|This article is for a speculative species; a creature that has not been assigned to a taxon by any official media or material. This article may be deleted in the future for the sake of parsimony.|
Scutosaurus ("Shield Reptile") was a genus of armor-covered pareiasaur that lived around 252-248 million years ago in Russia, in the later Permian period. Its genus name refers to large plates of armor scattered across its body. It was a large anapsid reptile that, unlike most reptiles, held its legs underneath its body to support its great weight.
Scutosaurus was a massively built reptile, up to 2.5 metres (8.2 ft) in length, with bony armor, and a number of spikes decorating its skull. Despite its relatively small size, Scutosaurus was heavy, and its short legs meant that it could not move at speed for long periods of time, which made it vulnerable to attack by large predators. To defend itself Scutosaurus had a thick skeleton covered with powerful muscles, especially in the neck region. Underneath the skin were rows of hard, bony plates (scutes) that acted like a form of chain mail.
As a plant-eater living in a semi-arid climate, Scutosaurus would have wandered widely in order find fresh foliage to eat. It may have stuck closely to the riverbanks and floodplains where plant life would have been more abundant, straying further afield only during times of drought. Its teeth were flattened and could grind away at the leaves and young branches before digesting them at length in its large gut. Given that it needed to eat constantly, Scutosaurus probably lived alone, or in very small herds, so as to avoid denuding large areas of their edible plants.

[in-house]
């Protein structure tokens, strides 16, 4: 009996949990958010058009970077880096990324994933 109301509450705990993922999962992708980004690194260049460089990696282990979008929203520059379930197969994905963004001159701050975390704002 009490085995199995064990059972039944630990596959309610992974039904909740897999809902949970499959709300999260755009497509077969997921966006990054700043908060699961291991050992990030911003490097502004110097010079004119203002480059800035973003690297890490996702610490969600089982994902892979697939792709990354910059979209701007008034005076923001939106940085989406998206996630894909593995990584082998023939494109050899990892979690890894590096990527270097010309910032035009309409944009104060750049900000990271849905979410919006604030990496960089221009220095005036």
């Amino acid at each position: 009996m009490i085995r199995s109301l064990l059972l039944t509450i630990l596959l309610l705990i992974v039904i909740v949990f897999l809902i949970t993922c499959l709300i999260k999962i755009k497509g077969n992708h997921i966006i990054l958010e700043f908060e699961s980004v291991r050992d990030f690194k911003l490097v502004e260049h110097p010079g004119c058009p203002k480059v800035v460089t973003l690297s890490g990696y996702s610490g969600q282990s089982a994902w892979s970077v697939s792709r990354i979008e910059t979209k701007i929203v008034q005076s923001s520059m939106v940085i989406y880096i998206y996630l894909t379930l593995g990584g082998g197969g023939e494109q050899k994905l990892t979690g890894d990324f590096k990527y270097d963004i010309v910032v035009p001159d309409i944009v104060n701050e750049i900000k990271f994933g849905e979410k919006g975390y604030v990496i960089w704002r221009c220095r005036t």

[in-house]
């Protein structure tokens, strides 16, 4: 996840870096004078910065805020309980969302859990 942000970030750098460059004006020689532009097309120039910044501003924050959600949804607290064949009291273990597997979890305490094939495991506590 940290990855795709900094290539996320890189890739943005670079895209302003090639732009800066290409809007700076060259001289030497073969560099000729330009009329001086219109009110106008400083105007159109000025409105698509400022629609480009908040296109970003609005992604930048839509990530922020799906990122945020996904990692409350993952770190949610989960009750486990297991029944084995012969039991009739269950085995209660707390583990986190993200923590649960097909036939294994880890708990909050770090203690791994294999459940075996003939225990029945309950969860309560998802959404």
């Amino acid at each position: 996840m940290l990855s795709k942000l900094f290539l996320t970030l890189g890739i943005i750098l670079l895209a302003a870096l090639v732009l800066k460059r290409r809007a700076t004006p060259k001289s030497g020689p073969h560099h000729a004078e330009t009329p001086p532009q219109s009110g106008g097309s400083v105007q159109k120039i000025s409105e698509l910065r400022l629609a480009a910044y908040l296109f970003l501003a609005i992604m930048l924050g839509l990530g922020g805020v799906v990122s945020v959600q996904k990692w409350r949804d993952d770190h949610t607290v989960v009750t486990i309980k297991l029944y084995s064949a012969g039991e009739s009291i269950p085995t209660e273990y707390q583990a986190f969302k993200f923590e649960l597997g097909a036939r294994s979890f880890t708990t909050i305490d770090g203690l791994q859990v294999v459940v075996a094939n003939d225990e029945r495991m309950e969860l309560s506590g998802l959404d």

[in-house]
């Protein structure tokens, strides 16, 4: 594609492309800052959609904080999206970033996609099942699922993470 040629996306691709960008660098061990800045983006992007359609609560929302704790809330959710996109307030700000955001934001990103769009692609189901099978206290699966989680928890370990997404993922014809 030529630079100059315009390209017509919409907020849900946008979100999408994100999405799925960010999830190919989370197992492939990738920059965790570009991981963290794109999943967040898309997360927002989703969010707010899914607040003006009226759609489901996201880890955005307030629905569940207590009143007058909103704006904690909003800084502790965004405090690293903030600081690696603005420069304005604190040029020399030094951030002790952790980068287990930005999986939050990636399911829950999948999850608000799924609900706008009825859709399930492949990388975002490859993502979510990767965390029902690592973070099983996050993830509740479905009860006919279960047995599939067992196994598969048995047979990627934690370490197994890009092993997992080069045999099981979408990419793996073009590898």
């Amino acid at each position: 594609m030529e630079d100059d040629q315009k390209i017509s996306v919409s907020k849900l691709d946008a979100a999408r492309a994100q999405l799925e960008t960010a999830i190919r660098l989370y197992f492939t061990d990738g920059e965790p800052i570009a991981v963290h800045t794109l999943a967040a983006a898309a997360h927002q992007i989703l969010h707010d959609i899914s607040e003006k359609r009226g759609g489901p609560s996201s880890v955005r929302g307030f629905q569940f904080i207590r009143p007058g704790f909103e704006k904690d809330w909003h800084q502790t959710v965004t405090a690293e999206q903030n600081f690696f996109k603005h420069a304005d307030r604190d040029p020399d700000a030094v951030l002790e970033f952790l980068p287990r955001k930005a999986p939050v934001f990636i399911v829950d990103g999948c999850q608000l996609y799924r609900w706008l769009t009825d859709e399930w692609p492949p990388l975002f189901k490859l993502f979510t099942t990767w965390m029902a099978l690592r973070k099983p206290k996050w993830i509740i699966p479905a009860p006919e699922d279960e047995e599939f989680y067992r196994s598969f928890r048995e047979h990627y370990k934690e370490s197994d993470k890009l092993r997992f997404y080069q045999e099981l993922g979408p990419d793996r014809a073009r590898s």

With its large cheekbones, Scutosaurus may have been able to make a loud bellowing sound. It had excellent hearing and could have heard other animals bellowing from some distance away. These noises could have been used for mating or as warning signals.
The Land Before Time
- Though believed by a few fans to a Scutosaurus, the design of the creature more closely resembles the first illustration of Iguanodon by Gideon Mantell (now referred to as Mantellodon), which depicted the dinosaur as a bulky, lizard-like creature wth a nasal horn (later found to be a thumb spike), than an depiction of an actual Scutosaurus.